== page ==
I have found myself getting inspired by Mitch Joels posts on Six Pixels of Separation a lot lately. His post, Citizen Journalism Is A Farce, makes me think of one of my old posts in Swedish, where I used some images I can re-use here.
If we leave the debate on quality of the work of journalists compared to the so called citizen journalists, I would like to touch upon what these citizen journalists actually can contribute instead.
I firmly believe professional journalism has a role to fill. But bloggers and citizen “journalists” have a role too. The ethical code journalists have to follow has it’s advantages, but I also believe the constraints journalists have to work within, with limited room in paper and online editions as well as short (as well as fixed) deadlines opens up a huge niche to fill for the so called citizen journalists.
- They can provide a different perspective
- They can publish whenever they want
- They don’t have to be objective
- They can push their own agenda, and raise different questions and points of view
Let’s use some images.
This is an illustration of what traditional media can report:
It might be as objective as humanly possible, but it is no doubt limited, and doesn’t provide the complete picture. Bloggers and citizen journalists can add more perspectives:
It is still not the complete picture, but it is much richer than what traditional media alone can provide. Citizen journalists or bloggers can also focus a lot more on specific details, which give added depth.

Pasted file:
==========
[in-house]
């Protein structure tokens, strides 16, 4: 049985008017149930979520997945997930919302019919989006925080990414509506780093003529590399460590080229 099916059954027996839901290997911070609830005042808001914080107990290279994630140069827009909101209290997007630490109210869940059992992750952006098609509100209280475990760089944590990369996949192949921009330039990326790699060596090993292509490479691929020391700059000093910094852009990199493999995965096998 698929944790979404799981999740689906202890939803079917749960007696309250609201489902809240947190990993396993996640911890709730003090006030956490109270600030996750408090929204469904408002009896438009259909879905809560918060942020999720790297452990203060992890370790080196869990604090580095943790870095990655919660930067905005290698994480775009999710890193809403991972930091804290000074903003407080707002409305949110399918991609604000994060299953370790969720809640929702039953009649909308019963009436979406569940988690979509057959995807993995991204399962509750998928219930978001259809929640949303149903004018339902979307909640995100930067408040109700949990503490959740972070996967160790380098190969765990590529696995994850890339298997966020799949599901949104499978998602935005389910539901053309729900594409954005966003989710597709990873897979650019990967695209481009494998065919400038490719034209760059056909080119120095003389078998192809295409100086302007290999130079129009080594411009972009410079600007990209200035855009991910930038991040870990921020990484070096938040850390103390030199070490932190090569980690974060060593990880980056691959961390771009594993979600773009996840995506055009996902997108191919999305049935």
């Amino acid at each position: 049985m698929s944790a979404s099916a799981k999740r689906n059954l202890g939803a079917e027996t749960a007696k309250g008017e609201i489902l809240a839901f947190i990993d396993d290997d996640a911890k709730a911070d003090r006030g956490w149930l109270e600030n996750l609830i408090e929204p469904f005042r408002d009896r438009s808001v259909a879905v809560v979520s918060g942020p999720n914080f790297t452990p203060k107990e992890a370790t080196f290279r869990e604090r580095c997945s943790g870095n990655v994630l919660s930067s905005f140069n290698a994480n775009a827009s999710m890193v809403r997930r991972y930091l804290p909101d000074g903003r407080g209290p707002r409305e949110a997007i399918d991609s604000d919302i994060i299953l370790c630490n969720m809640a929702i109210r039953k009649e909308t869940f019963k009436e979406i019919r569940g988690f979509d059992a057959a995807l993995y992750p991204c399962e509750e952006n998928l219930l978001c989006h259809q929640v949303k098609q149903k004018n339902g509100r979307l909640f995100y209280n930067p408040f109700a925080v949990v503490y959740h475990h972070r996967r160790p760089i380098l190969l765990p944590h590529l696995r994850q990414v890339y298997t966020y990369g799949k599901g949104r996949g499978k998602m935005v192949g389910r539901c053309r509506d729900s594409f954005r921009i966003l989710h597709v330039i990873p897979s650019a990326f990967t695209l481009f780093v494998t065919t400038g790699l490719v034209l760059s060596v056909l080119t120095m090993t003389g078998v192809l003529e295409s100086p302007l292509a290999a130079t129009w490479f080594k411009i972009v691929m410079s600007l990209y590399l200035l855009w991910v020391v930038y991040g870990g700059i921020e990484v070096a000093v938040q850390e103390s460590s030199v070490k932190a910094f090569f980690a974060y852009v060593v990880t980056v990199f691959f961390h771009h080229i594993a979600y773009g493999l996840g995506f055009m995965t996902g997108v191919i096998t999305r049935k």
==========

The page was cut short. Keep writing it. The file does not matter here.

Another important aspect is something that Chris Anderson has touched upon:
“…amateurs are by definition volunteers. They choose to spend their time on what they do, and they go exactly where their passions, interests, knowledge and personality takes them…”
and further on
“To me that’s the difference between amateur and professional content: the first may not be polished, but it’s driven by the sort of intense interest that cannot be faked. The second may be better written, spelled more correctly and otherwise competently produced, but all too often it has the arms-length perspective of a drive-by.
This is one of the problems with professional journalism: journalists go where the story is, and every day brings a new story. Journalistic skills are portable, but deep domain skills are not. Meanwhile, the amateur lives one story, their own. They make lack journalistic skills, but if you’re interested in their world, there’s no better guide than a native.”
No doubt an interesting thought.
The possibilities on the Internet, with extreme ease of publishing has made it possible to explore, and write to, niches that weren’t profitable before, as there is a potential worldwide audience. Also, the amateurs create a lot of content that is even more niche. This has opened up a wealth of information for everyone who’s got a specific interest. And I love it!
Here’s the complete picture:
Thanks to wili_hybrid for the pictures.